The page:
Children's hospital analysis 'incomplete and superficial'

St James's and Crumlin hospitals both criticised the task group report on the new children's hospital in letters to Mary Harney. Frank Connolly reports

The government task group report on the new children's hospital is "an incomplete and superficial analysis" and is "extremely short on detail and transparency", according to Frank Feely, former Dublin city manager and currently vice-chairman of the board of Crumlin Children's Hospital. He stated this in a letter handed to Mary Harney, early on 8 June, hours before the cabinet decided to approve the recommendation of a task group to locate the new children's hospital on the Mater Hospital site. The boards of Crumlin and St James's believe that the 24.3 hectare site at St James's Hospital is a better location for the National Paediatric Hospital.

The letter went on to say the following:

• The 6.15 hectare Mater site was not suitable to meet the criteria for expansion and co-location with an adult hospital.

• The (preferred) site should have sufficient space for expansion in the future in the light of changing demographics and new technologies, and such space was not available at the Mater.

• The speed of project delivery should not be the sole differentiating factor in chosing the hospital site.

• Inadequate consideration was given to the recruitment and retention of skilled and specialised staff of which there are 1,500 in Crumlin.

• The task group report failed to address issues such the provision of adequate family accommodation on site, accommodation for the National Medical Genetics Centre and on-site Academic and Research facilities.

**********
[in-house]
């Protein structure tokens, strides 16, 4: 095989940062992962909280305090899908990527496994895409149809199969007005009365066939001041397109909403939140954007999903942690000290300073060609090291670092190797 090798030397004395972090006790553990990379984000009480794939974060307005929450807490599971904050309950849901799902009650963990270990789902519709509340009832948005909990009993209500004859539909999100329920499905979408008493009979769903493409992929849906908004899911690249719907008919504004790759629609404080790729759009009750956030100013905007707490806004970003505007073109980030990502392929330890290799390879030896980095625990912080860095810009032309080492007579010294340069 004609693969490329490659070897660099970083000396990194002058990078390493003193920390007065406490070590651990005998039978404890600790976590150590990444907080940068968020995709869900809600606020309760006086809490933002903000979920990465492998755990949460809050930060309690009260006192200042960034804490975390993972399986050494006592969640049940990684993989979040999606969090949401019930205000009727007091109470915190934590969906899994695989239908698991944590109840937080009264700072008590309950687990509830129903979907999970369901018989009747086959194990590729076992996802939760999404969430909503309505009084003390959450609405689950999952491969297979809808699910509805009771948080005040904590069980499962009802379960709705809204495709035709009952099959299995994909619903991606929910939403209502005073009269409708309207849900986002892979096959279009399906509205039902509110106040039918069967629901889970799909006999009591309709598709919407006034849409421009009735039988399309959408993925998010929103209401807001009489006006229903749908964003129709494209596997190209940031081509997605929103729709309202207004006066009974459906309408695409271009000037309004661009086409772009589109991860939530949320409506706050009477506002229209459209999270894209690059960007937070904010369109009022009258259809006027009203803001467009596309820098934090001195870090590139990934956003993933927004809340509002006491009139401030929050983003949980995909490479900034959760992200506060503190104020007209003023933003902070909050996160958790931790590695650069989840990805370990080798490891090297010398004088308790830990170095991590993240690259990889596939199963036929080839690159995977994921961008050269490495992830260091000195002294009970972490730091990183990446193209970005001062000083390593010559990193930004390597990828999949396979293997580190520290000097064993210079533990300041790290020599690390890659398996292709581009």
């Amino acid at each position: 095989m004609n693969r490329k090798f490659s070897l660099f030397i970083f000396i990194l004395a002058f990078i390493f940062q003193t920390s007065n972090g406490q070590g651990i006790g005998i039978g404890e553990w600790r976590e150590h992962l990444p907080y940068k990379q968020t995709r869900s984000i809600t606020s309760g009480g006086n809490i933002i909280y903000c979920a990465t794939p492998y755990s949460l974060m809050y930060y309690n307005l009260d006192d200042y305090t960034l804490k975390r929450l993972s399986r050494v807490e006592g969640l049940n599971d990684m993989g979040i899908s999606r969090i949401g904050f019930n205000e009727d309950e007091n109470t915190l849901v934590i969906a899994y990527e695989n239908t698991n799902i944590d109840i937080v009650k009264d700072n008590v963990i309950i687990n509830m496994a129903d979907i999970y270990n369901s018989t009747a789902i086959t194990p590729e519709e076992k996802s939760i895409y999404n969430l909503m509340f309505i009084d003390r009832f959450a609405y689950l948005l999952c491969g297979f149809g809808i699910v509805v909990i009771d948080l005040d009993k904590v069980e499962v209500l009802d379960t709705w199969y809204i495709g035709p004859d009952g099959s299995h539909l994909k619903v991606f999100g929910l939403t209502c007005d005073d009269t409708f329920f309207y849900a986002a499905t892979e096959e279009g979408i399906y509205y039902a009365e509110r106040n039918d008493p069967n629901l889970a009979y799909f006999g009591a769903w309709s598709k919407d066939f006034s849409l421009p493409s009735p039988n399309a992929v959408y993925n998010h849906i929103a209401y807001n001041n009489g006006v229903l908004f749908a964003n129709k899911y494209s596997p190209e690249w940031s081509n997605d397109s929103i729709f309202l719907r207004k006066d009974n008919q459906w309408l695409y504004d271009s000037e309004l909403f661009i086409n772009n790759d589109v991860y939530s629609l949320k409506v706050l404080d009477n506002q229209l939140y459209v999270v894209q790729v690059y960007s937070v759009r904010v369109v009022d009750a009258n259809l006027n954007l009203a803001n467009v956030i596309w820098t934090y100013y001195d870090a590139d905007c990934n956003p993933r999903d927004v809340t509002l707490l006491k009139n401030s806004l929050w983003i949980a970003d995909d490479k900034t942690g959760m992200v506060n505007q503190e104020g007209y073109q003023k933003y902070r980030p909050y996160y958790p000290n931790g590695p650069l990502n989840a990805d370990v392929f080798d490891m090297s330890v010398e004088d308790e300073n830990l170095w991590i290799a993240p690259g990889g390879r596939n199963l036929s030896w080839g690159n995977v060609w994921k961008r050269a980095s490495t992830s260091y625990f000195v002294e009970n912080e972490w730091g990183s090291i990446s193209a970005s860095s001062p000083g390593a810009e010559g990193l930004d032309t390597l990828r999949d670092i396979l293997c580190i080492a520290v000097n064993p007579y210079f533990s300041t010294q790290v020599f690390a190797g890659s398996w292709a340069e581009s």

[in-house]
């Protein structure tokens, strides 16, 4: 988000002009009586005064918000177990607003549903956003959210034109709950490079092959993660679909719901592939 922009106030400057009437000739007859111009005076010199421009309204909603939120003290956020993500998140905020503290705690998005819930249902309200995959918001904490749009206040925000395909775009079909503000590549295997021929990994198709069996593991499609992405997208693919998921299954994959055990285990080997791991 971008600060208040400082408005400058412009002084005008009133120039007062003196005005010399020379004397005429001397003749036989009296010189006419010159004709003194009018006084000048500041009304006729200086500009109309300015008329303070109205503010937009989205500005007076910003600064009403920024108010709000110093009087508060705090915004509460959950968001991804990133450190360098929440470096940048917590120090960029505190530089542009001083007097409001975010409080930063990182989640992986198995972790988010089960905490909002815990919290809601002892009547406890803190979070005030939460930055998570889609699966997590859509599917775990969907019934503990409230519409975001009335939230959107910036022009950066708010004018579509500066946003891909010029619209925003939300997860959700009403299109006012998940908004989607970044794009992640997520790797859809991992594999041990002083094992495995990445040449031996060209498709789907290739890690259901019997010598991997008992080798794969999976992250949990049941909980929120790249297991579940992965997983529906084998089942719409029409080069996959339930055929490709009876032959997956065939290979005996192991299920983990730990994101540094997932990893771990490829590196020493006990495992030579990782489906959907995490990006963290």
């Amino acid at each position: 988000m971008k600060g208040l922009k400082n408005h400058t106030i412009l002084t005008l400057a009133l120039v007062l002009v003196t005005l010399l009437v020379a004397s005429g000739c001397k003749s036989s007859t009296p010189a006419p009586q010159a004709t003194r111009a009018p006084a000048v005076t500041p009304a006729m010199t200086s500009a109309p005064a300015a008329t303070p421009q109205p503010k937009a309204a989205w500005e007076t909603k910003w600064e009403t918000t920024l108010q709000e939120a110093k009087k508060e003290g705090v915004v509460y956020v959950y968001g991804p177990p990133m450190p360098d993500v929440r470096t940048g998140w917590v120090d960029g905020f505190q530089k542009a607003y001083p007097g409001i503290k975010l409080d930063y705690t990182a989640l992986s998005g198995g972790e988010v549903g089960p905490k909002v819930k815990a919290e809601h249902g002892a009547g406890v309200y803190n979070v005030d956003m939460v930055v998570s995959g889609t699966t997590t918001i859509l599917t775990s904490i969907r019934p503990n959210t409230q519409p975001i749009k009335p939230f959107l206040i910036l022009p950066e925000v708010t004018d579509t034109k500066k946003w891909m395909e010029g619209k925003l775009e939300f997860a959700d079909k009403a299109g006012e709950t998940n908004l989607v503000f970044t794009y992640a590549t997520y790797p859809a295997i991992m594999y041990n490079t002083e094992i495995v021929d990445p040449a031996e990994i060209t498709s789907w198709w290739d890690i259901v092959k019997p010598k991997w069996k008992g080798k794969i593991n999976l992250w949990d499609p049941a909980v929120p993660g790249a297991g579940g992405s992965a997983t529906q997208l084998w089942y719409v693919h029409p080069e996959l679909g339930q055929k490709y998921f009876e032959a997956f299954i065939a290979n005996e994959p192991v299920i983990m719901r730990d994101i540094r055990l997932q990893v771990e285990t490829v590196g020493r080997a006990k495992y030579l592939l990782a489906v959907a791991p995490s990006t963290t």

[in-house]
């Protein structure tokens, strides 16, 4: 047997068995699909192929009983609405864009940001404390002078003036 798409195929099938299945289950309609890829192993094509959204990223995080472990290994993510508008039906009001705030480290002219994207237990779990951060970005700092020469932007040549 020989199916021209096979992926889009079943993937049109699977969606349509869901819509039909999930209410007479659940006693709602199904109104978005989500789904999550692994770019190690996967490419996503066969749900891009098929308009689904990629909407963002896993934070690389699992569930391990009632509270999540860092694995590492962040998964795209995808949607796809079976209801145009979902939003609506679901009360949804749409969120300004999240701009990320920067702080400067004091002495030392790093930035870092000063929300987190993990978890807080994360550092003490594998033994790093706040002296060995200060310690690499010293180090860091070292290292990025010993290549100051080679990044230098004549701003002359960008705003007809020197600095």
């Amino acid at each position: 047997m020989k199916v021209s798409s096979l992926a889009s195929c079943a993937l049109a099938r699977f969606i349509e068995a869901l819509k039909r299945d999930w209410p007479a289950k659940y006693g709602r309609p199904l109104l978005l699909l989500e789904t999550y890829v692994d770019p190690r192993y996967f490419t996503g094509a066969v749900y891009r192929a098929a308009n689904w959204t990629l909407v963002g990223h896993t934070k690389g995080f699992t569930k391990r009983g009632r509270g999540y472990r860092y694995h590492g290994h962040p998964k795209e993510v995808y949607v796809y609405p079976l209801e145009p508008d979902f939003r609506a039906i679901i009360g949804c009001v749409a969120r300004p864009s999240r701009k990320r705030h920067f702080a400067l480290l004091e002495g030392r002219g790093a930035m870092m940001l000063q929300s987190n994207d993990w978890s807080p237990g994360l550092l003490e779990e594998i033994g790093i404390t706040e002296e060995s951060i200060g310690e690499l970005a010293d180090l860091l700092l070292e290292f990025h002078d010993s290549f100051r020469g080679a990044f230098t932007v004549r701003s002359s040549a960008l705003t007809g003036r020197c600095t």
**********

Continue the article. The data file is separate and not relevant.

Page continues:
• The Mater site lacked necessary car parking space, there was inadequate public transport to the Mater and inadequate road access.

The letter, written on behalf of the Crumlin Hospital board requested an international peer review of the decision.

The task group comprised of HSE and department officials was asked to assess which hospital site would best fit the criteria set out in an earlier report prepared by McKinsey consultants. It concluded that only two sites – the Mater and St James's – best met the McKinsey criteria. The task group then concluded that the Mater was the preferred option as it could deliver the project more speedily than the St James's site.

In a letter sent by Thomas N Mitchell, the chairman of the Board of St James's Hospital, to Mary Harney, similar criticisms were expressed. It said the task group had failed to research properly the comparative advantages of the two hospitals because it did not have the detailed evidence necessary. It noted that the task group was driven by urgency to make a decision and "put speed before due diligence". It said the task force had settled on a hypothesis that the hospital could be built at the Mater site more quickly and was better situated to develop cross site co-operation with other tertiary hospitals. "These assumptions were unsupported by any detailed investigation," Mitchell wrote.

Both hospital boards criticised the absence of an experienced hospital manager on the task group.

A spokesman for the Minister for Health said that Ms Harney had brought the concerns raised by other childrens hospitals to the attention of her cabinet colleagues during their discussion on 8 June.